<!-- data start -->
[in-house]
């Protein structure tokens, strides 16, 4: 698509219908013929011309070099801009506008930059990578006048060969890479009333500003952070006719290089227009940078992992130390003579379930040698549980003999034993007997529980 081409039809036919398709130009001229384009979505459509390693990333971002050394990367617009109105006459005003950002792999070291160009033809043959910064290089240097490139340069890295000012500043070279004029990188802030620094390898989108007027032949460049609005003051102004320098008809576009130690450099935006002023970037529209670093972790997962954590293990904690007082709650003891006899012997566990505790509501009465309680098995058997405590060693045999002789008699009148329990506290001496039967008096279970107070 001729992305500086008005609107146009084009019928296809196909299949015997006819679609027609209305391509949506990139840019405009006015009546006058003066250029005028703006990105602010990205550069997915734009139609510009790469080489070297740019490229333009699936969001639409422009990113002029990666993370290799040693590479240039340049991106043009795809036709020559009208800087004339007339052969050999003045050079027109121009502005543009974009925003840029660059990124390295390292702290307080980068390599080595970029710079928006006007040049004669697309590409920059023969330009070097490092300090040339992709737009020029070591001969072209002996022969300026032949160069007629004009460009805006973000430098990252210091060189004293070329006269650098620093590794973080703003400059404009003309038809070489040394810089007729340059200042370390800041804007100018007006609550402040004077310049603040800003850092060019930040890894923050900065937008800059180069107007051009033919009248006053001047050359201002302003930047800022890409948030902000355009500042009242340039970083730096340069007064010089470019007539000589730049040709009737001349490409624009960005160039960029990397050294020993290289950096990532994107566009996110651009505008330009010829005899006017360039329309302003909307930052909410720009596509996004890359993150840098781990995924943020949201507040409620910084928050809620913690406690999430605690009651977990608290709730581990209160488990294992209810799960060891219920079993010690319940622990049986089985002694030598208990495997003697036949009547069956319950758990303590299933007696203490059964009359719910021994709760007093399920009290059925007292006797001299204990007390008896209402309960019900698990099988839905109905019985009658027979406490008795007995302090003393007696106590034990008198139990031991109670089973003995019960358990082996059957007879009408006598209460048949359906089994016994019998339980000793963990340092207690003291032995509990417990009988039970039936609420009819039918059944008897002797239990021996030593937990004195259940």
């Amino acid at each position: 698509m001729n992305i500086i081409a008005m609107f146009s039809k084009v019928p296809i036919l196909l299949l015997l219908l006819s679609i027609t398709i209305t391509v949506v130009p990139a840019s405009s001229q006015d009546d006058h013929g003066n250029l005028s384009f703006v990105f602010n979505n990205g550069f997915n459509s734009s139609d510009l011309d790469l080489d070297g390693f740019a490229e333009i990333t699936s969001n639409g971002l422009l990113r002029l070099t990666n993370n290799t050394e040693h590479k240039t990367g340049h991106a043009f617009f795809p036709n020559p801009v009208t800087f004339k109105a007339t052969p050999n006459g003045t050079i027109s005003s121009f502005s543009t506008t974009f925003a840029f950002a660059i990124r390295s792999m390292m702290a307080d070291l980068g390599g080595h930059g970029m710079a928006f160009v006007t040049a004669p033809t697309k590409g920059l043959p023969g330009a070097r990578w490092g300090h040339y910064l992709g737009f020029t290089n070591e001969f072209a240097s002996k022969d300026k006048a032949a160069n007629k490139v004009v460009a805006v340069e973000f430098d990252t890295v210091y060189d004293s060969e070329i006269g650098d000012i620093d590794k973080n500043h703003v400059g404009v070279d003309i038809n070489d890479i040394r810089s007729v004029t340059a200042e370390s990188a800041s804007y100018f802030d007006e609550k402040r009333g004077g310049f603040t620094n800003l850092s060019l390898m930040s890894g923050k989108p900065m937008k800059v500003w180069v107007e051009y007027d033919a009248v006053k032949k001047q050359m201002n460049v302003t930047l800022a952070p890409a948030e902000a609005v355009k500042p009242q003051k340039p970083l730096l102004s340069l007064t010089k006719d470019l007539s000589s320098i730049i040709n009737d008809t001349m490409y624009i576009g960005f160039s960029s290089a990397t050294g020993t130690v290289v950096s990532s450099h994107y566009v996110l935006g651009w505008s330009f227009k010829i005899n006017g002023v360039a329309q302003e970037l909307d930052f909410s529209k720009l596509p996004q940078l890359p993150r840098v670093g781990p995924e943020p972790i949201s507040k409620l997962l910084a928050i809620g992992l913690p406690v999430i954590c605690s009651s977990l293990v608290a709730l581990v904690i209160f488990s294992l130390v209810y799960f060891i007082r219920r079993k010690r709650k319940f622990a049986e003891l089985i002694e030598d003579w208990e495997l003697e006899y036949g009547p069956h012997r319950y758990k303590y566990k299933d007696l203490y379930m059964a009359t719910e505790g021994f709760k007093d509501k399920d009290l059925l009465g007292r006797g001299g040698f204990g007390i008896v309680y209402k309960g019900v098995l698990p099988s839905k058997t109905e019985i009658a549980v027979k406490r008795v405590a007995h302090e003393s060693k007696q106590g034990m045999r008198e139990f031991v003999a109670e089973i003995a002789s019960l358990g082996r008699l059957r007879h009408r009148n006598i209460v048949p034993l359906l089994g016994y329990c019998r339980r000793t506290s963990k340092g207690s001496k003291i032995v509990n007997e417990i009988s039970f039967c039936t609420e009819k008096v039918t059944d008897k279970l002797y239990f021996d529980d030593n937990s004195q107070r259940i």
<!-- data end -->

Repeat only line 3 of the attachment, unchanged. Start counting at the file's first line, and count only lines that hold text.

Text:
């Amino acid at each position: 698509m001729n992305i500086i081409a008005m609107f146009s039809k084009v019928p296809i036919l196909l299949l015997l219908l006819s679609i027609t398709i209305t391509v949506v130009p990139a840019s405009s001229q006015d009546d006058h013929g003066n250029l005028s384009f703006v990105f602010n979505n990205g550069f997915n459509s734009s139609d510009l011309d790469l080489d070297g390693f740019a490229e333009i990333t699936s969001n639409g971002l422009l990113r002029l070099t990666n993370n290799t050394e040693h590479k240039t990367g340049h991106a043009f617009f795809p036709n020559p801009v009208t800087f004339k109105a007339t052969p050999n006459g003045t050079i027109s005003s121009f502005s543009t506008t974009f925003a840029f950002a660059i990124r390295s792999m390292m702290a307080d070291l980068g390599g080595h930059g970029m710079a928006f160009v006007t040049a004669p033809t697309k590409g920059l043959p023969g330009a070097r990578w490092g300090h040339y910064l992709g737009f020029t290089n070591e001969f072209a240097s002996k022969d300026k006048a032949a160069n007629k490139v004009v460009a805006v340069e973000f430098d990252t890295v210091y060189d004293s060969e070329i006269g650098d000012i620093d590794k973080n500043h703003v400059g404009v070279d003309i038809n070489d890479i040394r810089s007729v004029t340059a200042e370390s990188a800041s804007y100018f802030d007006e609550k402040r009333g004077g310049f603040t620094n800003l850092s060019l390898m930040s890894g923050k989108p900065m937008k800059v500003w180069v107007e051009y007027d033919a009248v006053k032949k001047q050359m201002n460049v302003t930047l800022a952070p890409a948030e902000a609005v355009k500042p009242q003051k340039p970083l730096l102004s340069l007064t010089k006719d470019l007539s000589s320098i730049i040709n009737d008809t001349m490409y624009i576009g960005f160039s960029s290089a990397t050294g020993t130690v290289v950096s990532s450099h994107y566009v996110l935006g651009w505008s330009f227009k010829i005899n006017g002023v360039a329309q302003e970037l909307d930052f909410s529209k720009l596509p996004q940078l890359p993150r840098v670093g781990p995924e943020p972790i949201s507040k409620l997962l910084a928050i809620g992992l913690p406690v999430i954590c605690s009651s977990l293990v608290a709730l581990v904690i209160f488990s294992l130390v209810y799960f060891i007082r219920r079993k010690r709650k319940f622990a049986e003891l089985i002694e030598d003579w208990e495997l003697e006899y036949g009547p069956h012997r319950y758990k303590y566990k299933d007696l203490y379930m059964a009359t719910e505790g021994f709760k007093d509501k399920d009290l059925l009465g007292r006797g001299g040698f204990g007390i008896v309680y209402k309960g019900v098995l698990p099988s839905k058997t109905e019985i009658a549980v027979k406490r008795v405590a007995h302090e003393s060693k007696q106590g034990m045999r008198e139990f031991v003999a109670e089973i003995a002789s019960l358990g082996r008699l059957r007879h009408r009148n006598i209460v048949p034993l359906l089994g016994y329990c019998r339980r000793t506290s963990k340092g207690s001496k003291i032995v509990n007997e417990i009988s039970f039967c039936t609420e009819k008096v039918t059944d008897k279970l002797y239990f021996d529980d030593n937990s004195q107070r259940i």